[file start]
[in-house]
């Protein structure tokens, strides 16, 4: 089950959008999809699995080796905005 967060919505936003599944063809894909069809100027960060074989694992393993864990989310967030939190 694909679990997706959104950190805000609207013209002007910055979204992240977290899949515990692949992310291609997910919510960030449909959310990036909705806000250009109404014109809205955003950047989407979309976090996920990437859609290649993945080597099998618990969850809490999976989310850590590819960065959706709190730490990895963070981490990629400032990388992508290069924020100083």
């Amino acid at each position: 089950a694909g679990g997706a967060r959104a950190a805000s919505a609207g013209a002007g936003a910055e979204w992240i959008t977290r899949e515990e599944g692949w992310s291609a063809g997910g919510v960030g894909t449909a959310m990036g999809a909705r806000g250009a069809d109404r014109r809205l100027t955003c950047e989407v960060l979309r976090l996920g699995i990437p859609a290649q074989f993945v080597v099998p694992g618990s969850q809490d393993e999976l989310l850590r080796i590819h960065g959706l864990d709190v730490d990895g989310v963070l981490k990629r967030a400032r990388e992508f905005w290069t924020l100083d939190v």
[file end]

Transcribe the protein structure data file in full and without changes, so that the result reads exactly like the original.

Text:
[in-house]
């Protein structure tokens, strides 16, 4: 089950959008999809699995080796905005 967060919505936003599944063809894909069809100027960060074989694992393993864990989310967030939190 694909679990997706959104950190805000609207013209002007910055979204992240977290899949515990692949992310291609997910919510960030449909959310990036909705806000250009109404014109809205955003950047989407979309976090996920990437859609290649993945080597099998618990969850809490999976989310850590590819960065959706709190730490990895963070981490990629400032990388992508290069924020100083």
């Amino acid at each position: 089950a694909g679990g997706a967060r959104a950190a805000s919505a609207g013209a002007g936003a910055e979204w992240i959008t977290r899949e515990e599944g692949w992310s291609a063809g997910g919510v960030g894909t449909a959310m990036g999809a909705r806000g250009a069809d109404r014109r809205l100027t955003c950047e989407v960060l979309r976090l996920g699995i990437p859609a290649q074989f993945v080597v099998p694992g618990s969850q809490d393993e999976l989310l850590r080796i590819h960065g959706l864990d709190v730490d990895g989310v963070l981490k990629r967030a400032r990388e992508f905005w290069t924020l100083d939190v």